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The Hood was the pride of the Royal Navy and was world famous due to her inter-war international presence and goodwill visits. She displaced 47,430 tons full load and she was armed with eight 15” guns in four twin turrets.  Designed as a battle cruiser she was less heavily armored than contemporary battleships and had weak vertical protection from plunging shellfire. Her armored upper deck and armored deck had a combined 83mm of armor. This was a fault which was known but never rectified between the wars and when the war came the Royal Navy could ill-afford to take her out of service for the necessary improvements to her protection system.  She was fast with a designed speed of 31 knots which been reduced to 28 knots by 1939 as a result of modifications which increased her displacement.   This was further reduced by the wear and tear on her propulsion plant to 26.5 knots by 1940.

Hood was designed before the battle of Jutland (May 1916) where the weaknesses in the armor protection of British Battlecruisers was exposed as three, the HMS Invincible, HMS Queen Mary and HMS Indefatigable were destroyed by plunging fire which exploded their magazines.  Though her design was modified during construction she still was vulnerable to plunging fire. She was scheduled for a major refit which would have included significant improvement in armor protection in 1941, but the war prevented Hood from receiving anything more than improvements to her anti-aircraft batteries.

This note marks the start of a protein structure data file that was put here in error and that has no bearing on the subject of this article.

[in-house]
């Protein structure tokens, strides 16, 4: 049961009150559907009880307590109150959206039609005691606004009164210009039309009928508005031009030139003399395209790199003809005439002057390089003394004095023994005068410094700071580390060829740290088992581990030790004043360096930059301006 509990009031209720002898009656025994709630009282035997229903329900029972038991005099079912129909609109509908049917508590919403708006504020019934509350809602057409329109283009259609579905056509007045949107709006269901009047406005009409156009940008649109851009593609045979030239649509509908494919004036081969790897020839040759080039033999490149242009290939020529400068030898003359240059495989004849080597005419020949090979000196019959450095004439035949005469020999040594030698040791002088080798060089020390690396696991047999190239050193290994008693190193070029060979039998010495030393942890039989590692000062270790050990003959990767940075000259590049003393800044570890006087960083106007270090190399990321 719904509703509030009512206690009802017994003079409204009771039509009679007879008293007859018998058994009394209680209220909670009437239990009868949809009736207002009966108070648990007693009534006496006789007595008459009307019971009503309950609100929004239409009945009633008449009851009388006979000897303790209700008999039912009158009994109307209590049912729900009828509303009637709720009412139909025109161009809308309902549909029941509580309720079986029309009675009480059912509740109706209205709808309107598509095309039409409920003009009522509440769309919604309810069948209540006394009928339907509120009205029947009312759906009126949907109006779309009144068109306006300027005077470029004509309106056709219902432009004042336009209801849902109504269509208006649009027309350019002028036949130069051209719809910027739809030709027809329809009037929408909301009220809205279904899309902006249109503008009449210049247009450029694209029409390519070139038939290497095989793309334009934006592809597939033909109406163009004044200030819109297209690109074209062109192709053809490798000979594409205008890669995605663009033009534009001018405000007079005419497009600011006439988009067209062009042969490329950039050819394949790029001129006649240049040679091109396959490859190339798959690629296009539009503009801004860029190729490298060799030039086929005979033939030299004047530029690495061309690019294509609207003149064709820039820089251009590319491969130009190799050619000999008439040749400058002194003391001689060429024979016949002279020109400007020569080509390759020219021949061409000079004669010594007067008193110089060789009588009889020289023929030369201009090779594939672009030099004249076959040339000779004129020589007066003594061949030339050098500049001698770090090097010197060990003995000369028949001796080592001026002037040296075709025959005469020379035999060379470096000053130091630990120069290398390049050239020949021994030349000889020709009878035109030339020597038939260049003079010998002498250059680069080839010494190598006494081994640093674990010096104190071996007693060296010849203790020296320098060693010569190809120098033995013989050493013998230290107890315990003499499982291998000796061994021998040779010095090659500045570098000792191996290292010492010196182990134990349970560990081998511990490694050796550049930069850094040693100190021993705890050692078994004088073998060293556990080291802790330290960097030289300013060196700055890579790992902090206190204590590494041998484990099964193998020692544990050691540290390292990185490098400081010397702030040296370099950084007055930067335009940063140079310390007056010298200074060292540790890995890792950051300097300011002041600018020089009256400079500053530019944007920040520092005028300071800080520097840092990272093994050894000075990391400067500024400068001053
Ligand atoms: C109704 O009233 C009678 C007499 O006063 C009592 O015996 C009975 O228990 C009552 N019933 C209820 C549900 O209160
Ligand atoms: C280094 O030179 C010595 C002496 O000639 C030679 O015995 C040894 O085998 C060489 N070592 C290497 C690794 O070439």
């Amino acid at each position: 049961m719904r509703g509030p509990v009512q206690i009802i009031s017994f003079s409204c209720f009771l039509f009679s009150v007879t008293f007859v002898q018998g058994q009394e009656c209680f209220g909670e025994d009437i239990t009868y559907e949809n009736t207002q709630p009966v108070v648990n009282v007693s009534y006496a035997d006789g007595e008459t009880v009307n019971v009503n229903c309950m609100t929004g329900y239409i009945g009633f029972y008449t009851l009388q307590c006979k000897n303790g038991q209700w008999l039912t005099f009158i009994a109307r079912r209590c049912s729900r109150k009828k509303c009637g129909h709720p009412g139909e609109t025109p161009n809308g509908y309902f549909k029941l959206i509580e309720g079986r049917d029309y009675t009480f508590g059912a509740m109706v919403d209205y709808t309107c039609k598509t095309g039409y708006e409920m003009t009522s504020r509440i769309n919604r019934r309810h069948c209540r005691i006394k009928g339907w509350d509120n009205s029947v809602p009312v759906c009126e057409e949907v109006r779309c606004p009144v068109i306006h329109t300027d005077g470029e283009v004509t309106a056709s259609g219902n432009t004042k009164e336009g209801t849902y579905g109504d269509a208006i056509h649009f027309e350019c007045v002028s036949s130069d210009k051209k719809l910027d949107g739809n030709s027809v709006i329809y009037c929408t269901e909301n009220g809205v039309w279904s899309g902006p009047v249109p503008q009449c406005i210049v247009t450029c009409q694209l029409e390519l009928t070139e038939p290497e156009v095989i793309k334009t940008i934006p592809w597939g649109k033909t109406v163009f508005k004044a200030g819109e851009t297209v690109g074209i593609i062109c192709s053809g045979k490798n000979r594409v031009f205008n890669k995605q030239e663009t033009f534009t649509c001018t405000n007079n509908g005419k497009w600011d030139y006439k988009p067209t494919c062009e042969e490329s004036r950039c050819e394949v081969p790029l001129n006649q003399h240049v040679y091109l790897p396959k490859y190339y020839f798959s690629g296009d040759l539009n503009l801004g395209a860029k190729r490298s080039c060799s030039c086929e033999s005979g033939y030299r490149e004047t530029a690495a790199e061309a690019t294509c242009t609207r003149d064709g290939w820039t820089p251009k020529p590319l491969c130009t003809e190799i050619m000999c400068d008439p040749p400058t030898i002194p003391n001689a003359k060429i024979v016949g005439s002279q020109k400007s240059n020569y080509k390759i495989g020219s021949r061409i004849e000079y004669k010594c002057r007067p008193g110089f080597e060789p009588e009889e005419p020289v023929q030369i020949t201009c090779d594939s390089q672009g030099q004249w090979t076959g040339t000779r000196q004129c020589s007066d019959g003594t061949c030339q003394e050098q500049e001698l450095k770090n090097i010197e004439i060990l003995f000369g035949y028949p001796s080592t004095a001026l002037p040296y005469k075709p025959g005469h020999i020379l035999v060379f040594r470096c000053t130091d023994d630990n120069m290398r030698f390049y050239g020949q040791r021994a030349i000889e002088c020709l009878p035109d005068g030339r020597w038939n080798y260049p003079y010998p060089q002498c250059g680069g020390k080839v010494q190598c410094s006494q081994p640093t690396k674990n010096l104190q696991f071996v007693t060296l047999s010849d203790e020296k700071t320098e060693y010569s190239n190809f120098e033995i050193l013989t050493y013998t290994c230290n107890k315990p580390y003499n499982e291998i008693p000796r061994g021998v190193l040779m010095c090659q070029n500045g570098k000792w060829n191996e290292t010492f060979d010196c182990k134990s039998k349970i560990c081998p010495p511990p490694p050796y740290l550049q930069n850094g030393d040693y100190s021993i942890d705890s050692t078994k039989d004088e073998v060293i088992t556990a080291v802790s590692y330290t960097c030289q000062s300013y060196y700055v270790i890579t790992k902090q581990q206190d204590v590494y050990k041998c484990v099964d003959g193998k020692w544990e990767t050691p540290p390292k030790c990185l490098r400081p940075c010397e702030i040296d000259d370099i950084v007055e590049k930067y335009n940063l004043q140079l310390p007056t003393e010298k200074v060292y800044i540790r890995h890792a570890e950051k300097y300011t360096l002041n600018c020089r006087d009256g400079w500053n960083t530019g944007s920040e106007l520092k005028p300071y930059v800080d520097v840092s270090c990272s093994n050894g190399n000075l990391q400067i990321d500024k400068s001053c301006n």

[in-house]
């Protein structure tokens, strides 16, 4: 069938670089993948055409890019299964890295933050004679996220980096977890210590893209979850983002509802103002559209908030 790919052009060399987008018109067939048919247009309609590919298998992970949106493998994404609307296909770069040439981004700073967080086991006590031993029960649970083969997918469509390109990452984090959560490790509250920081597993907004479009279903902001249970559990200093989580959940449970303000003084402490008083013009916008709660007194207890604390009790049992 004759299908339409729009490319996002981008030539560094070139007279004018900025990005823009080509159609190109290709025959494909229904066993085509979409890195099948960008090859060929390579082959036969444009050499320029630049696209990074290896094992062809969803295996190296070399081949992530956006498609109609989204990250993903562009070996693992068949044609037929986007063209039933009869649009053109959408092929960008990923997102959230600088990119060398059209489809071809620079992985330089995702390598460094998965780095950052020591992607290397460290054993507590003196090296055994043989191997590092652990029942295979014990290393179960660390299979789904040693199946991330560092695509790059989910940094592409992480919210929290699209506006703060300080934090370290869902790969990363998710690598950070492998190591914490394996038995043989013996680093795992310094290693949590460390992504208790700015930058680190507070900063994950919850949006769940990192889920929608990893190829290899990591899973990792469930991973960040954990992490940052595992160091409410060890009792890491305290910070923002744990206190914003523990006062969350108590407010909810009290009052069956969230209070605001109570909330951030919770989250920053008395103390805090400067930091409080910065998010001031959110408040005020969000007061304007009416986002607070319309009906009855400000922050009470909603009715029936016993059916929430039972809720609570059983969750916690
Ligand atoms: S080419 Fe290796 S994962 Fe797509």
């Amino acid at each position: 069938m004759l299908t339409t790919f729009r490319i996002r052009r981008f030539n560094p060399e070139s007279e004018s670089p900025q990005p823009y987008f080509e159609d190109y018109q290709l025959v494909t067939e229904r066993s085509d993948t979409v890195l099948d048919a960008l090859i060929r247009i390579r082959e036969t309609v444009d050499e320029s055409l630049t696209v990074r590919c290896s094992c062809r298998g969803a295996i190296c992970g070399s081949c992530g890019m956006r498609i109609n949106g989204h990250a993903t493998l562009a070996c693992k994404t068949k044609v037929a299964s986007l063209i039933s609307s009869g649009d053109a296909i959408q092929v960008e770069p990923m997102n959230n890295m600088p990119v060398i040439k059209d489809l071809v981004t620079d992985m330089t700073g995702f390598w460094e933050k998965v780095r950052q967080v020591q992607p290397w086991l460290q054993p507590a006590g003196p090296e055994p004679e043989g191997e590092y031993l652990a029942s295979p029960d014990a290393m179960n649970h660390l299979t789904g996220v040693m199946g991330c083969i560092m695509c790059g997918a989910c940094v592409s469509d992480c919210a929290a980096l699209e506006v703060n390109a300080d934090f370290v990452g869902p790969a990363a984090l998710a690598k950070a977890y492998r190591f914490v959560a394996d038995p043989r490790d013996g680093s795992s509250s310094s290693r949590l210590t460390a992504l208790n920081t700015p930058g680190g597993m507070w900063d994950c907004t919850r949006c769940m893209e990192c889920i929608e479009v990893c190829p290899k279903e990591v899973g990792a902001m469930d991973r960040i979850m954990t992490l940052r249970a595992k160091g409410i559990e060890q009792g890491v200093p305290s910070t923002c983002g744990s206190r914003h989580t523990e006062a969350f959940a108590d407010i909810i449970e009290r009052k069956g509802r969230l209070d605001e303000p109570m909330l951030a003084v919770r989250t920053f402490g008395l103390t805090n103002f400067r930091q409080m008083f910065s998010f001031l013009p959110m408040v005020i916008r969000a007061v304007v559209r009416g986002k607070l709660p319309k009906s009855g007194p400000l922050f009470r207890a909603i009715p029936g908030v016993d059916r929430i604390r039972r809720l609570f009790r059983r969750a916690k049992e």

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Hood (nearly hidden by falling shells) in action at Mers-El-Kebir

During the war Hood was engaged in patrol and search operations against German raiders in the North Atlantic and in June 1940 joined Force “H” in the Mediterranean.  As Flagship of Force “H” she took part in the sinking of French Fleet Units including the Battleship Bretagne at Mers-El-Kebir on 3 July 1940 following the French surrender to the Germans and remained in operation searching for the German Pocket Battleship Admiral Scheer and the Heavy Cruiser Admiral Hipper until she was withdrawn for a brief refit in January 1941.

Following another brief refit in mid-March, Hood was underway from mid-March searching for the German raiders Scharnhorst and Gneisenau and also false report of Bismarck breaking out into the Atlantic in April 1941. She returned to Scapa Flow on 6 May 1941.